12 Comments

I’m not a good teacher of writing. I’m not much of an editor, either. I’m comfortable knowing these things about myself. I’m in the “can do, can’t teach” clan.

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One great aspect of literature is that observation—meaning, reading—is vital for learning. So putting out good writing can be the most effective way to demonstrate the craft. Thank you for the comment, Sherman.

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Sep 8, 2023Liked by Charles Schifano

When I was on the varsity tennis team in high school, my Dad hired a private coach to refine my game. The coach, Charlie, was well into his sixties. He was heavy set, carried quite the paunch, and his ruddy cheeks reflected Charlie’s consistent dedication to late afternoon cocktails. I doubt Charlie ever won many tournaments, even in his prime, but he had an eye for the mechanics of the game that made him a popular coach. He quickly found the flaws in my strokes and helped me improve my game. Your post brought back memories of Charlie, and other fine teachers I was blessed to experience in my life.

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I've always found it notable to watch much older and slower players remain even with much younger and faster players—with the more experienced player somehow always in the right position, taking just a few steps left or right, and the younger player running all over the court to keep up. Thank you for the personal story and the comment, John.

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Sep 9, 2023Liked by Charles Schifano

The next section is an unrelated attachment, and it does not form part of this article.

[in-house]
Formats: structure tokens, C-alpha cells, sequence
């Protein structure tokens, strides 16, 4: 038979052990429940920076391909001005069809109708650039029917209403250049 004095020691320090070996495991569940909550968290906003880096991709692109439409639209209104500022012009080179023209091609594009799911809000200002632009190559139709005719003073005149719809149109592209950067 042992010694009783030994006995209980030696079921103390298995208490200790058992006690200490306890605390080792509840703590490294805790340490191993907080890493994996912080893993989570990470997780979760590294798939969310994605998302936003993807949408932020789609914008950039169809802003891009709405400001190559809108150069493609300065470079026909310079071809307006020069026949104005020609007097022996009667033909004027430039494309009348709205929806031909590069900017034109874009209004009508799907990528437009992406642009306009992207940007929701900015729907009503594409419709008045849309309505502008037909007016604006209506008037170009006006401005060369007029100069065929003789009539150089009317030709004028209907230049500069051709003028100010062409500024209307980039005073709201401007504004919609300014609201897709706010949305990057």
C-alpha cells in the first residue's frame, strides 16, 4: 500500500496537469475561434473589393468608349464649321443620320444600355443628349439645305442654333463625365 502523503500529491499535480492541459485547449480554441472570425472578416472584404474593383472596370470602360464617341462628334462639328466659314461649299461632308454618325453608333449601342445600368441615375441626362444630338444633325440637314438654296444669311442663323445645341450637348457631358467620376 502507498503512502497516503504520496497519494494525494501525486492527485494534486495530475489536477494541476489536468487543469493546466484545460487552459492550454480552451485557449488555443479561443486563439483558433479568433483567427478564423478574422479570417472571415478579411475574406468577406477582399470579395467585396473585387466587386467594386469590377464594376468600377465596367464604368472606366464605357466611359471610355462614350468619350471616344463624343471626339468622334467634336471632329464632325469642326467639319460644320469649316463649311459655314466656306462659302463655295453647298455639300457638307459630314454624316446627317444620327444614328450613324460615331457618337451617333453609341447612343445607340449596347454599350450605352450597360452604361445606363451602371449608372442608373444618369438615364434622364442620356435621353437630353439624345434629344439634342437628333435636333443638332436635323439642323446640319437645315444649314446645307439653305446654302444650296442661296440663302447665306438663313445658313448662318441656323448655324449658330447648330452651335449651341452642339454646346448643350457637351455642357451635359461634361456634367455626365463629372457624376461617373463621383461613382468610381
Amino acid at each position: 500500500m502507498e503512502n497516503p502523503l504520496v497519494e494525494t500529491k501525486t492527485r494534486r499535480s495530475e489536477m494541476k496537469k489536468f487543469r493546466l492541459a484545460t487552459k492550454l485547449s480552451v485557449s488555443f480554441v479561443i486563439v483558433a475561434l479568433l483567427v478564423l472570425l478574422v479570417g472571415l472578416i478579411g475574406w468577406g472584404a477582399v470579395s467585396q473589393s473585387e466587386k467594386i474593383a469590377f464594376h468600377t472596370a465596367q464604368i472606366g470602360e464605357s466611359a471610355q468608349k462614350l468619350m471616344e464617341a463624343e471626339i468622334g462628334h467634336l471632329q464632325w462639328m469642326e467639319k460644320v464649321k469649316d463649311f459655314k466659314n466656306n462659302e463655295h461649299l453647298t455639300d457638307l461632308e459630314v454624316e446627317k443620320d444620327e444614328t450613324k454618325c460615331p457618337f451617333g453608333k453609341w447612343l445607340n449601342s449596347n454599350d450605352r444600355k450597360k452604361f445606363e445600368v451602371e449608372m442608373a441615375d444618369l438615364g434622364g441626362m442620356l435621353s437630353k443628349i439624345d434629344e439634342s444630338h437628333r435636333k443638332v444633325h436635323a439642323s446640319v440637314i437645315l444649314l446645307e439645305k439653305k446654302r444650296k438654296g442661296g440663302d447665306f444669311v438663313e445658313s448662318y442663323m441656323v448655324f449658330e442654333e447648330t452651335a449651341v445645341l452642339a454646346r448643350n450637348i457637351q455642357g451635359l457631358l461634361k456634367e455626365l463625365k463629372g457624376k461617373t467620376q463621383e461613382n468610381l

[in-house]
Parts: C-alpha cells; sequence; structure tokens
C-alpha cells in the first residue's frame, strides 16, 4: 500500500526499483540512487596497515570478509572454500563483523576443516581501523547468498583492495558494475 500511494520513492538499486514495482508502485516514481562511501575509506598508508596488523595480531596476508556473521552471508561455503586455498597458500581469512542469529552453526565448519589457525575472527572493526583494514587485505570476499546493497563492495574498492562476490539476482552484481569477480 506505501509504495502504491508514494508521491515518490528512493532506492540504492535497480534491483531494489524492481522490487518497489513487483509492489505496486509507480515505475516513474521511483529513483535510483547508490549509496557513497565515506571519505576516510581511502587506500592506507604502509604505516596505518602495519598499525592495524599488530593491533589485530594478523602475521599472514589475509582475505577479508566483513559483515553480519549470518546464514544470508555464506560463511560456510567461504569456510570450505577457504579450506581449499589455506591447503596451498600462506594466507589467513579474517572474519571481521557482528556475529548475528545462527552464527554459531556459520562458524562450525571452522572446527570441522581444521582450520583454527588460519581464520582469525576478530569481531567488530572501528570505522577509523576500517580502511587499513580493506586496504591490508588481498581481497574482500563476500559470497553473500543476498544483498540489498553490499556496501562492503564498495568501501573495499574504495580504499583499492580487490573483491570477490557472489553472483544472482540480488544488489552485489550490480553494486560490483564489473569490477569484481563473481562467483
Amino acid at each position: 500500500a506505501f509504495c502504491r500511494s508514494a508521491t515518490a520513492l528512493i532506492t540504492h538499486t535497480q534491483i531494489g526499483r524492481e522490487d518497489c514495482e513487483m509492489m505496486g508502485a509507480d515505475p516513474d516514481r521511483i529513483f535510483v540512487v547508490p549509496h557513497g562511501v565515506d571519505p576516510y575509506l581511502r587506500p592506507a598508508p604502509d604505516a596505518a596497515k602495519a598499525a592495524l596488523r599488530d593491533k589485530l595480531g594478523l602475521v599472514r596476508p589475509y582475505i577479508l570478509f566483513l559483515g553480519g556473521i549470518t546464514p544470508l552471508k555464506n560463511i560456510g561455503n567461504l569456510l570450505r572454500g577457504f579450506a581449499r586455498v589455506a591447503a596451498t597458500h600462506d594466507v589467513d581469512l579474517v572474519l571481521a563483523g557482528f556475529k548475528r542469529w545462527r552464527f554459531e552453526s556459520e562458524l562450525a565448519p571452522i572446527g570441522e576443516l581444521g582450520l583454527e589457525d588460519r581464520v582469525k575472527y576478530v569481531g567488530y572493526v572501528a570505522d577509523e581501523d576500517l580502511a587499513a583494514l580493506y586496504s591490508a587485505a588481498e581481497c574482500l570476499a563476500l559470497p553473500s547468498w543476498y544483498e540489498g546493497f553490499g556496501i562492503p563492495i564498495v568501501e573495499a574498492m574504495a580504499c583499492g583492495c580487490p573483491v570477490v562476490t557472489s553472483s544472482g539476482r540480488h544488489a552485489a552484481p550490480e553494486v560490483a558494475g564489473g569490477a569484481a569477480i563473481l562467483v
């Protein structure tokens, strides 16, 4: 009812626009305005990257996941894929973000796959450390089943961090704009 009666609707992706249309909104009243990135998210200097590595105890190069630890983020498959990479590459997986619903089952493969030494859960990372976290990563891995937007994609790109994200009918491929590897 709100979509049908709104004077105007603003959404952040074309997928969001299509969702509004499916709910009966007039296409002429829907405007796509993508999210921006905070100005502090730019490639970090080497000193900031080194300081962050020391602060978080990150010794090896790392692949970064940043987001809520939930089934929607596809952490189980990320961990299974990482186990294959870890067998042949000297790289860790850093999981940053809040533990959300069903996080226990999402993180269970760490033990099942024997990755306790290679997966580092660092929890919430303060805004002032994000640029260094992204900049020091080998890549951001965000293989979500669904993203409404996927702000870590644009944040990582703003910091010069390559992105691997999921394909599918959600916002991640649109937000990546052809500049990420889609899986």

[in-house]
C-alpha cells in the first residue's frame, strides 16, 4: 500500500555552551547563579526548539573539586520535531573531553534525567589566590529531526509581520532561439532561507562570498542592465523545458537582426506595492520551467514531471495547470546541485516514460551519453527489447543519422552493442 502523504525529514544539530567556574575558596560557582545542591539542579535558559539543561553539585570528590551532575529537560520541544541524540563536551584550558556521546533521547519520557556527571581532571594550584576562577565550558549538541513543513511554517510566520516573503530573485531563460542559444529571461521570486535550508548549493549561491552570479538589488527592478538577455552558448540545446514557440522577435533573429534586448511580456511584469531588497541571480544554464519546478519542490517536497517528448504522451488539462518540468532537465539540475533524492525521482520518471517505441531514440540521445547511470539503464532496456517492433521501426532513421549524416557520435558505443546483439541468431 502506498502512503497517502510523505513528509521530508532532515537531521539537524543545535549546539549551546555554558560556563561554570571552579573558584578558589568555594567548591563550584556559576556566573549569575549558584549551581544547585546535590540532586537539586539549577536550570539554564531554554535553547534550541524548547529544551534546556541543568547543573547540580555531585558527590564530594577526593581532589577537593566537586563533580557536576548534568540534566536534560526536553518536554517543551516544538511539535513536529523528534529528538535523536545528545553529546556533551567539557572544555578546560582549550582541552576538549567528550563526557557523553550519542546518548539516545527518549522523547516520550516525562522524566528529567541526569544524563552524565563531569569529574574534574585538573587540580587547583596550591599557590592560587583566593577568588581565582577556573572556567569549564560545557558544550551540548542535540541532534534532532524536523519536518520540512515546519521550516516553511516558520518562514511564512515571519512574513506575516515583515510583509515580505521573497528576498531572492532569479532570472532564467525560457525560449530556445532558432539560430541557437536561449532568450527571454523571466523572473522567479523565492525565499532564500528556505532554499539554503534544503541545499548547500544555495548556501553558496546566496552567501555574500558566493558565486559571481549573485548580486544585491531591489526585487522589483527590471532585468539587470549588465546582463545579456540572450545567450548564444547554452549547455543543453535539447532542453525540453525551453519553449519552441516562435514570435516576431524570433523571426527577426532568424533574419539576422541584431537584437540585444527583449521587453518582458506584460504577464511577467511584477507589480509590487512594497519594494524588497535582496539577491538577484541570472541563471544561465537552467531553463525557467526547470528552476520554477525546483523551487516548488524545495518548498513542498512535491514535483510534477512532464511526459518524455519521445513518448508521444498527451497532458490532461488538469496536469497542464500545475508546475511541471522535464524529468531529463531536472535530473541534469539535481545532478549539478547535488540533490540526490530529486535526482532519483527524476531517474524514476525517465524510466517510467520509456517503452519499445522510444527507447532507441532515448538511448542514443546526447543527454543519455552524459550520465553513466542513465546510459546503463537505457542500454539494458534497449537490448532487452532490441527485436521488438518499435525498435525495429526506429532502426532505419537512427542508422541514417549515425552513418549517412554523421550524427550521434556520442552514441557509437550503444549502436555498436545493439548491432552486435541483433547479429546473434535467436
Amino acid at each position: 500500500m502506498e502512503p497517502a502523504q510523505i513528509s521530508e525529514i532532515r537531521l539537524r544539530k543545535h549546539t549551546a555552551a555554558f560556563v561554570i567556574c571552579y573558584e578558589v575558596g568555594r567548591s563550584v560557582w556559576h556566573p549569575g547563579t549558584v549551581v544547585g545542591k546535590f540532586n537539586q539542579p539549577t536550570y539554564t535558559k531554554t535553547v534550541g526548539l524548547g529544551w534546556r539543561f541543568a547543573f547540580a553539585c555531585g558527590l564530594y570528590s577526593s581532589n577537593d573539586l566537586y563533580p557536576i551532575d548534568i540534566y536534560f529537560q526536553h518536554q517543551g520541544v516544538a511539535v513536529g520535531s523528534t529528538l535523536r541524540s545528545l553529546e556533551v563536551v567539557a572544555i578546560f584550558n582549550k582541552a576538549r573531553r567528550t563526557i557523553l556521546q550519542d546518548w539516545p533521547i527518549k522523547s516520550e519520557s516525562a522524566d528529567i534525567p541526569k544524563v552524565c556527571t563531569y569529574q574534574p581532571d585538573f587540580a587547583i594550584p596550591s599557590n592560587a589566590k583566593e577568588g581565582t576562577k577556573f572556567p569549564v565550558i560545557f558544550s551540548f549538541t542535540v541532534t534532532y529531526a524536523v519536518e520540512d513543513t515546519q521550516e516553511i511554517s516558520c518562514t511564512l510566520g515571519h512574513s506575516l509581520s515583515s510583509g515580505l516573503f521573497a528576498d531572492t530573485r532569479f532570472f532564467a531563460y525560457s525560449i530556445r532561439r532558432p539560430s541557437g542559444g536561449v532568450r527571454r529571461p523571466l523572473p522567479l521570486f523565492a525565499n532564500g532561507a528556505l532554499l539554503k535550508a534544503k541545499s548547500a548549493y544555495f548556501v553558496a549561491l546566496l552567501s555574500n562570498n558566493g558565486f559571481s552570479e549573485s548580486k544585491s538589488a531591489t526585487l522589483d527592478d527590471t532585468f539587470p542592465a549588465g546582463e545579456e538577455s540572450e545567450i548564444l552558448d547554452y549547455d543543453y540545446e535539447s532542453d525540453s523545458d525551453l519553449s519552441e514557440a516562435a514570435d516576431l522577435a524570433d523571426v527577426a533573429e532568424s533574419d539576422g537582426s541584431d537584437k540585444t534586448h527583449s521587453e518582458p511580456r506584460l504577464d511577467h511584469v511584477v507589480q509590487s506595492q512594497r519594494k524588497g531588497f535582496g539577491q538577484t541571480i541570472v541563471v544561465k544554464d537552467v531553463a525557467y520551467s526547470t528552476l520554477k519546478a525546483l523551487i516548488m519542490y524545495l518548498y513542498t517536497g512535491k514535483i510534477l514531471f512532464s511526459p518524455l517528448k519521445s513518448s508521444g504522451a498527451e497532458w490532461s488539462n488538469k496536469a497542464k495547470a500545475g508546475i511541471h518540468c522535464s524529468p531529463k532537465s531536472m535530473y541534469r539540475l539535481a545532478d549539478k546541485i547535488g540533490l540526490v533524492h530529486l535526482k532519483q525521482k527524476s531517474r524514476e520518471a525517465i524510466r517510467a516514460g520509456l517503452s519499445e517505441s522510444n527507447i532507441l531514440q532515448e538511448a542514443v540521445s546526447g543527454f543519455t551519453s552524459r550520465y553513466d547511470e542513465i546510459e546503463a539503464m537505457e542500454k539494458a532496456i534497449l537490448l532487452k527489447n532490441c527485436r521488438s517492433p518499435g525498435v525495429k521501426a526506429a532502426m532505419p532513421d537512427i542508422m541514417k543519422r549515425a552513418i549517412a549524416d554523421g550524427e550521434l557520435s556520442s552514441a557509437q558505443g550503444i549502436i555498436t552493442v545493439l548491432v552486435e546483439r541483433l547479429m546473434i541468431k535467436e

My Dad was fond of saying “Old age and treachery will overcome youth and skill.”

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Sep 9, 2023Liked by Charles Schifano

Brilliant and thought-provoking article, but I'm confused by your assessment of the cliche, because it seems to be saying exactly what you say it doesn't.

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Perhaps in a literal reading of the words, but it seems that the intention is for a hierarchy—one position rather than the other, and I want to express a distinction that's a different. At best, a cliché becomes a lazy or trite way to describe a concept that always contains more nuance, which isn't really a comment about this cliché in particular but all clichés in general, which is why I write about them so often. Thank you for the comment and kind words.

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That's right, in the cliche version teachers are denigrated; in what you lay out here, the distinction is maintained but teaching is shown to be its own realm of excellence.

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I've revamped that saying, slighty. "Those who can, do. Those who can't do, work for government."

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Thank you for the comment, Joseph.

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Yes indeed. Try to take a violin lesson from a virtuoso violinist. The better you are the more effective the teacher will be. In many cases they surmounted obstacles before they have active memories that the student finds daunting. Don’t be surprised if you see some sign of disgust.

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Thank you for the comment, Corwin.

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